ANN ARBOR, MI – A man convicted for crashing into a fire truck on I-94 while texting and driving, seriously injuring his daughter and killing her friend in 2017 has lost his first appeal.
The Michigan Court of Appeals affirmed Thursday, Jan. 14, the conviction of Charles Edward Horn who was found guilty on two felony charges associated with the fatal crash.
Horn, 37, was convictedby a jury June 12, 2019 on one count each of reckless driving causing death and reckless driving causing serious impairment in the crash that killed Lincoln High School student Christina Snyder.
Washtenaw County Trial Judge Darlene O’Brien later sentenced Horn to serve 10 to 30 years and eight to 25 years in prison for his crimes, respectively. His sentence was enhanced for being a habitual offender.
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In his appeal, Horn argued the evidence presented at trial was not enough for a reasonable jury to convict and that there was juror bias that went unchallenged by his attorney.
The court disagreed on both arguments.
The court ruled that, although the evidence at trial was circumstantial, it is not the role of the appellate court to “interfere with the trier of fact’s role of determining the weight of the evidence or the credibility of witnesses,” according the court’s ruling.
“Viewing the evidence in this case in a light most favorable to the prosecutor, there was sufficient evidence to allow a rational jury to find defendant guilty beyond a reasonable doubt on both counts,” the court wrote.
Horn argued six jurors were biased on account of having been in car accidents or having had close friends or relatives die in car accidents. He also argued that one juror “made statements about being unsure about his impartiality.”
The court found no merit in either argument.
Horn and his daughter, then 15, were taking Snyder home after attending “Sumpter Fest” on Memorial Day, May 29, 2017, when he crashed into an Ypsilanti Fire Department truck at the scene of an earlier crash on westbound I-94 near Grove Street.
He and his daughter were critically injured in the crash and are still suffering lingering effects of their injuries. Snyder died at the hospital shortly after the crash.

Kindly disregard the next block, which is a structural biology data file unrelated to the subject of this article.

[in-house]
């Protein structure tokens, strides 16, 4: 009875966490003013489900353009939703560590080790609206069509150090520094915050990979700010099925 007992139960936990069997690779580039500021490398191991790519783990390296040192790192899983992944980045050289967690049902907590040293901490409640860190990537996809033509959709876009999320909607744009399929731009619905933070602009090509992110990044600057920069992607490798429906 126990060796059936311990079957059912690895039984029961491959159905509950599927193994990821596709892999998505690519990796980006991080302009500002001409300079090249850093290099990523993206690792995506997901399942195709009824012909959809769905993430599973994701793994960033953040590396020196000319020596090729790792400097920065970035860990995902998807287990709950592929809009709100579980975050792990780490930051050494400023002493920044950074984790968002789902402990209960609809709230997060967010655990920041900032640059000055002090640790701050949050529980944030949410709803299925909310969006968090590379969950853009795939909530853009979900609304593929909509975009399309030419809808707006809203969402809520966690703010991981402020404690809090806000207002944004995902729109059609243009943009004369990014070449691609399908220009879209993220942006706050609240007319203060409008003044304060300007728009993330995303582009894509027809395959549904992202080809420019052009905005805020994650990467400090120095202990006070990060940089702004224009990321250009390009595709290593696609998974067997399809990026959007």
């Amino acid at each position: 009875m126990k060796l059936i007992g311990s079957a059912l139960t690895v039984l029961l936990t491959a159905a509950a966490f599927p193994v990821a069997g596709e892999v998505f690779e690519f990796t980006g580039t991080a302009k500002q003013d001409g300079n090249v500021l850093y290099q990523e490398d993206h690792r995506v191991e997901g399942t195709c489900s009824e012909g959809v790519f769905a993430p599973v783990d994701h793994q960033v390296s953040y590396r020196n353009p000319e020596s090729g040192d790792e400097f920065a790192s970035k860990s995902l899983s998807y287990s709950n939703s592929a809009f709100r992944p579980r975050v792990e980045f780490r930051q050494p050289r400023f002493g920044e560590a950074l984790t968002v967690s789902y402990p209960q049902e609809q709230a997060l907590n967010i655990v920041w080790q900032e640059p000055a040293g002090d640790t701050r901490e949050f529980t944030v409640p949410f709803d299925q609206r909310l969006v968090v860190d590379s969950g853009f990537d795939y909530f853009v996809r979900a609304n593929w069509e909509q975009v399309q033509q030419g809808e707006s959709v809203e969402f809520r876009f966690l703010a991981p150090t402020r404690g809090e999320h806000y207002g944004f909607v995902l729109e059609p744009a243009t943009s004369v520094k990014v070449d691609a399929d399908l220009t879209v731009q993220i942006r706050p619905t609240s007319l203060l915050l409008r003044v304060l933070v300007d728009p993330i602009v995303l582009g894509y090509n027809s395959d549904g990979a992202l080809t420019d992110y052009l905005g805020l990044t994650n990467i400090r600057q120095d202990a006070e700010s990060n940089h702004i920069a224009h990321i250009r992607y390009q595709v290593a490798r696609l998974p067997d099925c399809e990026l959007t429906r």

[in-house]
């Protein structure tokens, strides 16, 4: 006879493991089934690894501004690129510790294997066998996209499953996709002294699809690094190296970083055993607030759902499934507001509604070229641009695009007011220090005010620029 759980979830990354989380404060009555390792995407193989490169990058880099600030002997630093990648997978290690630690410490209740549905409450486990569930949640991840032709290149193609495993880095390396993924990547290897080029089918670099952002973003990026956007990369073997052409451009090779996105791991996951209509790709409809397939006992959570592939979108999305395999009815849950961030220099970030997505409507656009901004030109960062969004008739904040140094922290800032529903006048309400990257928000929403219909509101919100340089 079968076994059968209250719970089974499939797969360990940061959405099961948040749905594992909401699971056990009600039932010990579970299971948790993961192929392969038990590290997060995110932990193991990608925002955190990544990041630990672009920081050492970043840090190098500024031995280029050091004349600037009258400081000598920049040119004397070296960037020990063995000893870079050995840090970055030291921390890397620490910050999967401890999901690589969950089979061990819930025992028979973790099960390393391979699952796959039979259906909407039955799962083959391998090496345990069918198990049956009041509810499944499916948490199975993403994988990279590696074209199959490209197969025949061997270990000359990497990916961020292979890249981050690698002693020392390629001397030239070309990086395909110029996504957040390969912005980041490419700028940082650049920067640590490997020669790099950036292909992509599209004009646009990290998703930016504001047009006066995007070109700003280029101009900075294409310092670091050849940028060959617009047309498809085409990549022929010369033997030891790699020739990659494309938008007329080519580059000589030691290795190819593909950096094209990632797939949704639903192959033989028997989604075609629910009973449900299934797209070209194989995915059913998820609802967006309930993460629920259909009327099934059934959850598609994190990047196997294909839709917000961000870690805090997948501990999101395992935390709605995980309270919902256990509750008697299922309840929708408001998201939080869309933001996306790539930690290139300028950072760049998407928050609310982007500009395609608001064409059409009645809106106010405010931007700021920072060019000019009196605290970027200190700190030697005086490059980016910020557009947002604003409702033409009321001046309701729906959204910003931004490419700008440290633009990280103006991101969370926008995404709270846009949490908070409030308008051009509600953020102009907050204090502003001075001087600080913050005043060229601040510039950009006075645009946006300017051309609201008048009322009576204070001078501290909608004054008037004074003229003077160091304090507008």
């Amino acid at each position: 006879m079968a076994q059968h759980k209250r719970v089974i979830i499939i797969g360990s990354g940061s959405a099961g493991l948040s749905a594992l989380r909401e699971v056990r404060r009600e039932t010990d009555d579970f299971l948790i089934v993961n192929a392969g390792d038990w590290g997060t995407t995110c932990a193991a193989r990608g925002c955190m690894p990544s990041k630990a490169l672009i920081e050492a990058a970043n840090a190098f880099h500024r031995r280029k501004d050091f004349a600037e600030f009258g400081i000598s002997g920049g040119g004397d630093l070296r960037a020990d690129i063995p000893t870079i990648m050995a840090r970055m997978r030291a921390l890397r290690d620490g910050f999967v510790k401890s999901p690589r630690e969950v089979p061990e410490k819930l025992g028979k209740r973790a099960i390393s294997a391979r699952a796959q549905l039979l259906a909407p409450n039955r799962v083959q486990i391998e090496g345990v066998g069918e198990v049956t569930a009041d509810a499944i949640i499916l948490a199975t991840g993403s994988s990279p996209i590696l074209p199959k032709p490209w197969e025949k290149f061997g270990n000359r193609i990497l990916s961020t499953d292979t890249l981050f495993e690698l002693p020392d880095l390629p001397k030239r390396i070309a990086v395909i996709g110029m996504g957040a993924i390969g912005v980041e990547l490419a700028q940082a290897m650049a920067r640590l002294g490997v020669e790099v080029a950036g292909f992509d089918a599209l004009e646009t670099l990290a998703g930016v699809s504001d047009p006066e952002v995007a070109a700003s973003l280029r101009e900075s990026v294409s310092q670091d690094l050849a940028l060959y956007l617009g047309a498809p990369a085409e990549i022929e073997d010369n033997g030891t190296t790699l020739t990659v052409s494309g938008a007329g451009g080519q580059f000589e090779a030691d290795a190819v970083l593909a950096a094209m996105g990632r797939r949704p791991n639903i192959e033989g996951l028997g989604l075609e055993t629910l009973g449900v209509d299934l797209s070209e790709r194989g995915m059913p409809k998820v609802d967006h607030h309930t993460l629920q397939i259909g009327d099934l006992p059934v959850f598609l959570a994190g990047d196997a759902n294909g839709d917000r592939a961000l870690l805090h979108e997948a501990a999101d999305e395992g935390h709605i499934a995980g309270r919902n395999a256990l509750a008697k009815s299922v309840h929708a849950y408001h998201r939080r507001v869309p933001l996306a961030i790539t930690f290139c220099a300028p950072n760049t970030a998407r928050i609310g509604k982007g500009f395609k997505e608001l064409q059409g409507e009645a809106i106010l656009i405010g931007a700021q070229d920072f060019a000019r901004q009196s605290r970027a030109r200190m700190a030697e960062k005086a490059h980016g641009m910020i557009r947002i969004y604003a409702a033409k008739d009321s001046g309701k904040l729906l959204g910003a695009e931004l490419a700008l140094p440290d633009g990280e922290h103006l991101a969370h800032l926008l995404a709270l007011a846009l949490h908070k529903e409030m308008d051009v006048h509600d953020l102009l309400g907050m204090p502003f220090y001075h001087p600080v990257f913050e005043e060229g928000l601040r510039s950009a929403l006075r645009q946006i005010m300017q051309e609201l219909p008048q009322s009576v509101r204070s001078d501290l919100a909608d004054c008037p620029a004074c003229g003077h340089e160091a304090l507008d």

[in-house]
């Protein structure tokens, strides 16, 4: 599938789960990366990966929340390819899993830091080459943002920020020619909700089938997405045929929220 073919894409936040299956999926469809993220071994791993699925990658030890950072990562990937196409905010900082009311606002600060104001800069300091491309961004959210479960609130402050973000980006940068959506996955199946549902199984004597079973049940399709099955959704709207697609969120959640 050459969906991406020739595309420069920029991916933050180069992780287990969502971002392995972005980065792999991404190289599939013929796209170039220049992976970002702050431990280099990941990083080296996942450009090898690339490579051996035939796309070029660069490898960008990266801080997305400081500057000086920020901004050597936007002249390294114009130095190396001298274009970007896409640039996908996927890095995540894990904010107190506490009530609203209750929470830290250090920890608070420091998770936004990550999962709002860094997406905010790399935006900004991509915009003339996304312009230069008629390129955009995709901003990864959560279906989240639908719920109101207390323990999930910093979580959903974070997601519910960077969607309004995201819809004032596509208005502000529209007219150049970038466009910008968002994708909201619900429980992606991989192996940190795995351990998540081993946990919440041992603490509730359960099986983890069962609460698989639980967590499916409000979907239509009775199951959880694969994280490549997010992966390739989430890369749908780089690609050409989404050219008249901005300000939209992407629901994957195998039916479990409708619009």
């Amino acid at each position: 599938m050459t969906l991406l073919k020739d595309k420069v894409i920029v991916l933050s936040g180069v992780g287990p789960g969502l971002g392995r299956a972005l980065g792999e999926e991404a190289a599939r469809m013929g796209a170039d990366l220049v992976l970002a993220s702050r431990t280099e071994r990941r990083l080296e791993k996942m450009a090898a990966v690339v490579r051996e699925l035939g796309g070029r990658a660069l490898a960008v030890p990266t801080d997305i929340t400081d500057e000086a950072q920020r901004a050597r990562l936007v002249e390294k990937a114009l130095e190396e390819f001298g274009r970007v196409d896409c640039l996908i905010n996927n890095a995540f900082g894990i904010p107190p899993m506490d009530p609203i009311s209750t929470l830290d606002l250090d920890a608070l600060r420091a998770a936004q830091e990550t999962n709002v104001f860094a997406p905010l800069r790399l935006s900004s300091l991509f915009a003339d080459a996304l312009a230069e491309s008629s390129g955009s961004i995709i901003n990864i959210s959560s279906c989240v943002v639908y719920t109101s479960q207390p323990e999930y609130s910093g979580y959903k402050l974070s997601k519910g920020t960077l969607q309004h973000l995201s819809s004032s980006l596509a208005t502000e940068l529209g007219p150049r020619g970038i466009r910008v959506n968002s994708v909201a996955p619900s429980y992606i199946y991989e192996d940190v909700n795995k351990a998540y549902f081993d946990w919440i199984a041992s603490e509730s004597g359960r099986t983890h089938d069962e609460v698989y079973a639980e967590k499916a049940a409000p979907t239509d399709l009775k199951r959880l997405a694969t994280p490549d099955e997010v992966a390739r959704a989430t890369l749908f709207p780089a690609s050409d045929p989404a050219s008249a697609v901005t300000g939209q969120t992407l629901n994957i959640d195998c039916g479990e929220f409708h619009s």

Prosecutors argued throughout the trial that Horn was not paying attention to the roadway and the crash would not have happened had he kept his eyes on what was in front of him.
The firetruck, which was responding to a rollover crash, was on the freeway for 20 minutes before Horn crashed into it.
Evidence collected in the investigation showed Horn was texting his daughter’s ex-boyfriend before the crash.
At 11:01 p.m., 34 seconds before the crash, Horn sent a text to his daughter’s ex-boyfriend that read, “but I’ll be hanging out at red rooster in 15 min if U feel like U need to talk.”
The ex-boyfriend testified during the trial that he and Horn had been arguing through text messages for days, and Horn told him to stay away from his daughter. He believed Horn’s last text was a threat to fight him.
Horn previously attempted to sue the city of Ypsilanti, alleging the truck’s lights were off while it blocked a lane for a separate crash when he struck it. Officials disputed the claim that the lights were off, and the case was dismissed without prejudice in August 2018.
Additionally, Horn was on parole for armed robbery at the time of the crash. State mandates require Horn’s sentence not to begin until he has finished his armed robbery sentence.
Horn can appeal the decision with the Michigan Supreme Court. He will be eligible for parole again in 2029.
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